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Fluid dynamics in superhydrophobic channels structured with micro scale grooves

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Pressure-driven flows in channels are considered when one or both walls are structured with a large number of parallel micro grooves that are aligned longitudinally with the flow. The grooves have finite depth and are typically filled with gas, enabling the liquid in the channel to flow in an almost shear-free configuration known as a ``plastron”. This leads to some interesting two-phase mathematical problems with mixed boundary conditions – no slip on solid surfaces and zero shear at liquid gas menisci that are allowed to have arbitrary curvature. Due to the imposed pressure gradient the meniscus curvature changes as we traverse the channel and in general a fully 3D flow ensues. This talk will be in three parts: (i) a complete description of solutions in the 2D case assuming the flow to be parallel; (ii) allowing 3D effects through slow longitudinal variations of the meniscus curvature leading to a semi-analytical construction; (iii) the hydrodynamic bi-global instability characteristics of such flows at arbitrary Reynolds numbers. All numerical work is constructed to be spectrally accurate and is coupled with singularity removal at boundary discontinuities. The stability results will also be compared with experimental observations.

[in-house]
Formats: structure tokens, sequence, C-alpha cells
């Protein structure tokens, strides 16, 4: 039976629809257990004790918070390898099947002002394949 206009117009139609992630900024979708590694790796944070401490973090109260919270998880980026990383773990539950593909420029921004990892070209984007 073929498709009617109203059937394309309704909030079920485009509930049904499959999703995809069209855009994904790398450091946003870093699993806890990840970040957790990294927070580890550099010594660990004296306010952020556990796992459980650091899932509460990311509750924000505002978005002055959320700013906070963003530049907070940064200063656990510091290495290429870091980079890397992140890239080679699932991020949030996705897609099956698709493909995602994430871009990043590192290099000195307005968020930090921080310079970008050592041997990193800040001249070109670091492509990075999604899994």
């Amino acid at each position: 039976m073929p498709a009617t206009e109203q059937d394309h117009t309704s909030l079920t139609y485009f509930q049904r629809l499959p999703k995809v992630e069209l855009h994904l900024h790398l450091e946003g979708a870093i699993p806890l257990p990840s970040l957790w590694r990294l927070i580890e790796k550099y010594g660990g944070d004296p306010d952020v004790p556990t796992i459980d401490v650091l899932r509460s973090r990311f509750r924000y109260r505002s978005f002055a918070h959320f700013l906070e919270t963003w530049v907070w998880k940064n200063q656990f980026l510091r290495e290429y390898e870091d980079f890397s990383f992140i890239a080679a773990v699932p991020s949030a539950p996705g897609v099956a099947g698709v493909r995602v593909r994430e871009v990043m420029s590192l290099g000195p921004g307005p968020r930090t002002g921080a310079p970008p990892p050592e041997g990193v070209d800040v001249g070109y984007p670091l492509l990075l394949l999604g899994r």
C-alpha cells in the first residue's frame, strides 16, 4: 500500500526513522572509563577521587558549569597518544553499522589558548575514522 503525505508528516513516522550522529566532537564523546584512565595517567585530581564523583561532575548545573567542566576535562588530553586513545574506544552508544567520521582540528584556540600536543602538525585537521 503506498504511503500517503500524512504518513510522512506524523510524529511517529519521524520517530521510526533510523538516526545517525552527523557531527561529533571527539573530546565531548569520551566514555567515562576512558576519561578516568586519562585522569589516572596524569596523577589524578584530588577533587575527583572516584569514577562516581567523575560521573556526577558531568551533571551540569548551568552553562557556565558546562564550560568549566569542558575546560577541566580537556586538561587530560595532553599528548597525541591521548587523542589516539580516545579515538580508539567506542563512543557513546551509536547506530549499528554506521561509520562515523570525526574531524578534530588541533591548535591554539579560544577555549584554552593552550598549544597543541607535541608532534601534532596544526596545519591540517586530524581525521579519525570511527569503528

This talk is part of the Fluid Mechanics (DAMTP) series.

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